You Want to Start a Business -- How Should You Finance It?
Steering through fundraising pitfalls can be the life or death of your company.
Getting a small business off the ground is a huge achievement, but establishing financing on a solid footing is critical to whether an enterprise ultimately succeeds or fails.
As a banking officer dealing with financing requests every day, the most common question I hear from founders of startups is, "Should I finance with equity or debt?" I'm here to tell you, there are no pat answers. And even worse, it can be a life and death decision: More than 500,000 businesses are established in America annually but half of them fail within five years. The No. 1 reason for failure is a bad strategy backed by surplus optimism, but the next biggest cause of failure is a lack of funding.
Small businesses attracted nearly $1.2 trillion in financing in 2015, according to the Small Business Administration -- almost $600 billion in bank loans and $593 billion from other sources, such as finance companies, angel capital and venture capital. However, when it comes to funding startups, only 8 percent of capital comes from bank loans.
Bootstrapping startups requires financial creativity. Personal credit cards are used for 8 percent of funding with another 2 percent from business credit cards. Home equity loans supply 3 percent of capital needs while other personal assets made up 6 percent of startup capital. One quarter of all startups use no capital to get going while 57 percent draw on personal savings.
Here are some considerations for startup entrepreneurs seeking capital.
Credit card debt: This type of high-interest debt, often costing 13 percent or more, can work for small capital needs like those required by a services firm that needs some computers and office equipment to start selling its services and generating cash flow. For larger amounts, capital should be established on a more permanent footing.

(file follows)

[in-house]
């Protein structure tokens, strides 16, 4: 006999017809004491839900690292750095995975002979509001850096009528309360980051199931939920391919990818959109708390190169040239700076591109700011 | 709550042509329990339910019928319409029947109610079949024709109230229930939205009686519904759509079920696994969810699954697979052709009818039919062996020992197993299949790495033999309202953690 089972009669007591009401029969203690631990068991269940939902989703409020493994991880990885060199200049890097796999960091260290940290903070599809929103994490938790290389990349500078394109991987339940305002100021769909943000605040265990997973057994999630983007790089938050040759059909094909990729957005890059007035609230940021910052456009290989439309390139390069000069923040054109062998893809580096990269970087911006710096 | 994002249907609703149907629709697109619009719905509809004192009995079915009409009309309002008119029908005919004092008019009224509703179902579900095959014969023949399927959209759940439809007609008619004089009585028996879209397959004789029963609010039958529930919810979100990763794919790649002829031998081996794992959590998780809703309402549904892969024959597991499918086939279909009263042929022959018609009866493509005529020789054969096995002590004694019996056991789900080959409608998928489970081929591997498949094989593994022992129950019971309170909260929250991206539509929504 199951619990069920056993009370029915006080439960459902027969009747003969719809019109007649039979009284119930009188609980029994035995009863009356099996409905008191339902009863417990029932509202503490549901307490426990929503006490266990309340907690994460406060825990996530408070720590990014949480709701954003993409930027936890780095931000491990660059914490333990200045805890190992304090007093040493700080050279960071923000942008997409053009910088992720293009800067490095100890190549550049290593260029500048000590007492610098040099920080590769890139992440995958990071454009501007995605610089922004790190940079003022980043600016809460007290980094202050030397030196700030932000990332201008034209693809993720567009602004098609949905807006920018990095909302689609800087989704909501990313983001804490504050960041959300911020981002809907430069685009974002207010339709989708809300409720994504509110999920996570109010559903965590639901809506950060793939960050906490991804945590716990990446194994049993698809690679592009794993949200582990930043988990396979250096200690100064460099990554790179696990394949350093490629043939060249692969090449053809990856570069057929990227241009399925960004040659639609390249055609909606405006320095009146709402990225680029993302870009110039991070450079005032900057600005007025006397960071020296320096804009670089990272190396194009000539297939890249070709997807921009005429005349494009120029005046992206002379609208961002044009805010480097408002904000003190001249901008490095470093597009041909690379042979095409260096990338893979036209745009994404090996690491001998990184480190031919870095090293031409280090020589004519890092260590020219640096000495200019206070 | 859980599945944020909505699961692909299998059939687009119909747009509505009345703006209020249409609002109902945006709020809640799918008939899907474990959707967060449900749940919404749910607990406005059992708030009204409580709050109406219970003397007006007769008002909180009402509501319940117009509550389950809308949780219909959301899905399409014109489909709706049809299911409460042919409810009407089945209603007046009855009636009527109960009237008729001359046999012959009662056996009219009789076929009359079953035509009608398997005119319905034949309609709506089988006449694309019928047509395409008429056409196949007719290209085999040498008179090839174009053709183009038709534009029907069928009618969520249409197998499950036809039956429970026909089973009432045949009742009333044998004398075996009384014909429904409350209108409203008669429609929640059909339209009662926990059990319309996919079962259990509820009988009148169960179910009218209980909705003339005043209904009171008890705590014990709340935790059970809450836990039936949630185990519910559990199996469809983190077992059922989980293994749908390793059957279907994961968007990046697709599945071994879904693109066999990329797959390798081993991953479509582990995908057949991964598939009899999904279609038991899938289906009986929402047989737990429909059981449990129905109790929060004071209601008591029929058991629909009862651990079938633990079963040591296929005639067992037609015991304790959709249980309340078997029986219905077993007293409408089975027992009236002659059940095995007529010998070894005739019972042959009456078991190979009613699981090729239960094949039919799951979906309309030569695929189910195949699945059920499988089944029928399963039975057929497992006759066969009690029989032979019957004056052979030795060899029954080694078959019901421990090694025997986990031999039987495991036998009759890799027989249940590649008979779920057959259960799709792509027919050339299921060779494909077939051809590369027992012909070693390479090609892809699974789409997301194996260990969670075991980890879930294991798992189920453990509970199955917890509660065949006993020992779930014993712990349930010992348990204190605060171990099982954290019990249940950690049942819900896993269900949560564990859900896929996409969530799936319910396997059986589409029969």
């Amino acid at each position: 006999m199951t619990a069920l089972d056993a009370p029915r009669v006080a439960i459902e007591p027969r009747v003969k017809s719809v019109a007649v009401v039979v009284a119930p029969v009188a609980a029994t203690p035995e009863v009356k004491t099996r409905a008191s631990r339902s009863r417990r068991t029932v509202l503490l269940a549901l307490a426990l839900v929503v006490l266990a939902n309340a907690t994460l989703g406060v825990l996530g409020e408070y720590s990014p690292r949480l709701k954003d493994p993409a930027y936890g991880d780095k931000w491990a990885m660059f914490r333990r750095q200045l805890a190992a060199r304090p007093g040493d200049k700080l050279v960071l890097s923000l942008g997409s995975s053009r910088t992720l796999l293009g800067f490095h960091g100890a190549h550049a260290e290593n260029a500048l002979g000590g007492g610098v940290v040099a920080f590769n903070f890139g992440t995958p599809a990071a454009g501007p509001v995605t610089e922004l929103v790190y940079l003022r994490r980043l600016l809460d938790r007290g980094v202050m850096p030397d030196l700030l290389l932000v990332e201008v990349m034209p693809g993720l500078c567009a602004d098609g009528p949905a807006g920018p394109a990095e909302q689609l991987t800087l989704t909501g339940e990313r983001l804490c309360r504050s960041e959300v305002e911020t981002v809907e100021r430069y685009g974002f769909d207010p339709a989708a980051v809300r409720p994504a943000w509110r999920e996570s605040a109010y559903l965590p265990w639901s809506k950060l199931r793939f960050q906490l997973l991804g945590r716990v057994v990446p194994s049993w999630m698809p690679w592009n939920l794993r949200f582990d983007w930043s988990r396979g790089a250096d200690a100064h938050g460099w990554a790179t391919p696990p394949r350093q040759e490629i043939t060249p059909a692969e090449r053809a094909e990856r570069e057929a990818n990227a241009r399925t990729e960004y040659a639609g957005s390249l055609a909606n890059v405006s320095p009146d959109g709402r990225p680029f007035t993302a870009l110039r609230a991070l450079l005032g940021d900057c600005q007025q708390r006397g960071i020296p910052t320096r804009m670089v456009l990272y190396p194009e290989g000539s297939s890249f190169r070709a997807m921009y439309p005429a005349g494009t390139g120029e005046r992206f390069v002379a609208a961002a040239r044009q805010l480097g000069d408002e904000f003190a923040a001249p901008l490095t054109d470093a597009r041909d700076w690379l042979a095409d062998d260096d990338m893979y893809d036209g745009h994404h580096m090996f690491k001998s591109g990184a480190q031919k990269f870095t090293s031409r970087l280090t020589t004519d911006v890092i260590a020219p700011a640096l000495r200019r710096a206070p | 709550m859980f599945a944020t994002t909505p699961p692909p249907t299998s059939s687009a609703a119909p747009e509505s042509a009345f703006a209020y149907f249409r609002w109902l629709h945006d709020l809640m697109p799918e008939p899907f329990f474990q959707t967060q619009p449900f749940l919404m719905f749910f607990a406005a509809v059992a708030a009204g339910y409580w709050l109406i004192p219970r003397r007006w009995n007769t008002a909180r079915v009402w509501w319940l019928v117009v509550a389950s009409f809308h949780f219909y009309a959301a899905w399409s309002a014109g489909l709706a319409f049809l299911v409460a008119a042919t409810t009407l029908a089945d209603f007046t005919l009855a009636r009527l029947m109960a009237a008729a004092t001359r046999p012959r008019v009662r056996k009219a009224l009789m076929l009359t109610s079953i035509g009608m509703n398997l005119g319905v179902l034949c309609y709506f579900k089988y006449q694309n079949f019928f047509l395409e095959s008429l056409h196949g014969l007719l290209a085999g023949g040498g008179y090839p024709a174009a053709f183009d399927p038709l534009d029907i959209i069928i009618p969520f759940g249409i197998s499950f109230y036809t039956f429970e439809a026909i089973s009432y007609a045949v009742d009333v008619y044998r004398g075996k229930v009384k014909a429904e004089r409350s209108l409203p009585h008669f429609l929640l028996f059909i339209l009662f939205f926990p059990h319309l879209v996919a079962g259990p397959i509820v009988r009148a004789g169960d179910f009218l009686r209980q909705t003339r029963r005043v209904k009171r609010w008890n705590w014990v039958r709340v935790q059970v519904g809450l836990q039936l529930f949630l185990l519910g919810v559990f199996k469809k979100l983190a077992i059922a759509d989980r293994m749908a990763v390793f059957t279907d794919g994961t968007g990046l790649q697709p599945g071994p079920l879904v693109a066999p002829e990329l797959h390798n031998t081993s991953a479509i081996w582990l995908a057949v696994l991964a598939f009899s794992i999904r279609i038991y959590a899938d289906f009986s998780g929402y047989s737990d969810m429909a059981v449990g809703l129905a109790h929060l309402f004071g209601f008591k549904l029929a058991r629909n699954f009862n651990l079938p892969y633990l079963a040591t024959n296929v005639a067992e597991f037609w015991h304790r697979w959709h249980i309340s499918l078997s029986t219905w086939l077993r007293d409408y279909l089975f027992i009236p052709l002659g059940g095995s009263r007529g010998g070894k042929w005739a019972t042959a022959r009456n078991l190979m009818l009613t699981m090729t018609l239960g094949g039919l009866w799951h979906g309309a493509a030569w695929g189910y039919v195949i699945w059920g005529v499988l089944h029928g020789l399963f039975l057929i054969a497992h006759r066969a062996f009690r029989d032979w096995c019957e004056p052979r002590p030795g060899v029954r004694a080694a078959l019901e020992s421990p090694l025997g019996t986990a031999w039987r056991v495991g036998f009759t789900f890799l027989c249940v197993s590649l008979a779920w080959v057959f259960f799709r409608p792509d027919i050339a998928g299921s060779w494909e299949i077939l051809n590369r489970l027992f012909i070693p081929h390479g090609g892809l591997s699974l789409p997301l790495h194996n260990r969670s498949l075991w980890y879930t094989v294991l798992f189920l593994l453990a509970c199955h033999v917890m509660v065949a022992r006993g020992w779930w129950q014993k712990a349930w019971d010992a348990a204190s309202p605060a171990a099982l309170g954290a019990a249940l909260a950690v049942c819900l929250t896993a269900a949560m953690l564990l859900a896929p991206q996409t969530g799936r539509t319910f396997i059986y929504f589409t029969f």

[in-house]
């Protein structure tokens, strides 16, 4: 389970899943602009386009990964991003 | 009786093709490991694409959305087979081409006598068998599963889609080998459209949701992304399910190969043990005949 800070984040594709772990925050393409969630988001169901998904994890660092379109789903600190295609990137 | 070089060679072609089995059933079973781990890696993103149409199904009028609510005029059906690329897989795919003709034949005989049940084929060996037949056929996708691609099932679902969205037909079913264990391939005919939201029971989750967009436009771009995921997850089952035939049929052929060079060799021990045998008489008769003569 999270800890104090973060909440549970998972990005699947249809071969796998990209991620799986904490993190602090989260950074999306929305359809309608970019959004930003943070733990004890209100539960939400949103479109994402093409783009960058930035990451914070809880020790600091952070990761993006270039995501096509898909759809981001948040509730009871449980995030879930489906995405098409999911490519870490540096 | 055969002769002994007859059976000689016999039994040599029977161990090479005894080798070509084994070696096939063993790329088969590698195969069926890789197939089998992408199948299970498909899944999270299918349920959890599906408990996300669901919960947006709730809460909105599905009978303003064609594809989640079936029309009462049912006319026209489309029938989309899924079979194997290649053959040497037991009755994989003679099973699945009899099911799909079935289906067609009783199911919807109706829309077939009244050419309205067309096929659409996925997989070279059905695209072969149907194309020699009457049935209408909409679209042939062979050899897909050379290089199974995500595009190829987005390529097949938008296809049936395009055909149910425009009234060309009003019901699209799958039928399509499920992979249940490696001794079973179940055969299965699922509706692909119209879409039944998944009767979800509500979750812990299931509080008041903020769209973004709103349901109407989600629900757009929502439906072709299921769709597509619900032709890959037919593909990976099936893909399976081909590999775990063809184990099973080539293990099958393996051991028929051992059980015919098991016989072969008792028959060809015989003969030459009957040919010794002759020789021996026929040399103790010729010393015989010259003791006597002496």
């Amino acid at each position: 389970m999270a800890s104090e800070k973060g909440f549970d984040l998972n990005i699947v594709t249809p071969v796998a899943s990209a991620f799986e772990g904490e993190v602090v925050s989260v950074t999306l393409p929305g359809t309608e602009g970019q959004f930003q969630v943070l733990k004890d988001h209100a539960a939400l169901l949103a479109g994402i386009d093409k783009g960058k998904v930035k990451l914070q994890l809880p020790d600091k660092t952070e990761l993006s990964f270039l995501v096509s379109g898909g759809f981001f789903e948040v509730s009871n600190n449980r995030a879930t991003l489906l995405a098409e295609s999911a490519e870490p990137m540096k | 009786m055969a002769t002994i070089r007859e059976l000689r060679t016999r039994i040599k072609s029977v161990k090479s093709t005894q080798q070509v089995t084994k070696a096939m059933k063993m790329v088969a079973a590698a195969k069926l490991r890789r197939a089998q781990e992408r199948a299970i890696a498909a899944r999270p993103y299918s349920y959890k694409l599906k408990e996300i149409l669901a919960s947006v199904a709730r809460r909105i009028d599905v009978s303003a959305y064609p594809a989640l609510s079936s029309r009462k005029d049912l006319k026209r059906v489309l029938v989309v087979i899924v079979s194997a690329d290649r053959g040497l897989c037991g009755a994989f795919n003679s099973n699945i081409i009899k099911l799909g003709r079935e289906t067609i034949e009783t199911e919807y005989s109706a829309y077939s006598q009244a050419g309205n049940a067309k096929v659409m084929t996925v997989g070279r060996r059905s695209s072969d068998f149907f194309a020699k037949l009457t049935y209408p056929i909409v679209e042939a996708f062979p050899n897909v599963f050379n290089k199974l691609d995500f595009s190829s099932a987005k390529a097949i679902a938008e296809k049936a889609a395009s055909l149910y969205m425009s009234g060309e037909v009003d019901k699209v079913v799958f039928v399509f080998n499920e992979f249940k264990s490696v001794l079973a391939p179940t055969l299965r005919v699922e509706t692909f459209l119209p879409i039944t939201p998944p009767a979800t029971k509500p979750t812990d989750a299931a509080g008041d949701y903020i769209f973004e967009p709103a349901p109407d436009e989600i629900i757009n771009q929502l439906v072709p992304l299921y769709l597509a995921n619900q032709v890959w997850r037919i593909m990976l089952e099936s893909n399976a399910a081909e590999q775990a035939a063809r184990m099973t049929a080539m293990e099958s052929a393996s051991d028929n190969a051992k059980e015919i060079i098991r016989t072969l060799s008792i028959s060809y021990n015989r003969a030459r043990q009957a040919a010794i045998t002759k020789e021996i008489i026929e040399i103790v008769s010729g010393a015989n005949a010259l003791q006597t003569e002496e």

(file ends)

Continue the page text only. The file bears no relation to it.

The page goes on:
Personal savings and home equity: Business owners should invest their own equity first before taking on debt or seeking investments. Savings should be considered first because there is no required repayment and you won't have to share the profits later. Home equity lines can also be good sources of inexpensive capital and are the next obvious personal source, but should be established before you need the capital. A key consideration for home equity loans is how you will repay the loan if the business takes longer to turn cash positive.
Friends and family: Investments from friends and family often have favorable terms. Family members can be the most patient investors, perhaps not demanding profits or only seeking their principal returned if the business is sold. Friends may offer less onerous terms than other equity investors, too. Such equity builds the firm's balance sheet before adding debt.
Angels and venture capital: Angels are accredited investors with expertise in a particular industry who buy equity in early-stage startups and can offer invaluable mentoring. The average angel investment is $345,000. Only certain types of startups can attract venture capital. VCs are only interested in rapid-growing companies that they can sell at a significant profit, typically within five years, by selling to other investors or by taking the startup public. VCs seek out firms with low starting valuations, such as tech companies and medical devices makers, that can rapidly build a higher valuation. These deals average about $12 million, however, venture and angel capital combined make up less than 2 percent of all small business financing.
Debt: Businesses without cash flow will have a hard time securing debt, but Small Business Administration loans, available at SBA-approved lenders, can offer more flexibility than conventional loans. Many small businesses start with a series of several SBA loans before graduating to conventional loans when they have an established track record. When seeking any kind of bank debt for a startup or early stage business, the owners need to be able to demonstrate certainty of their ability to repay the loan.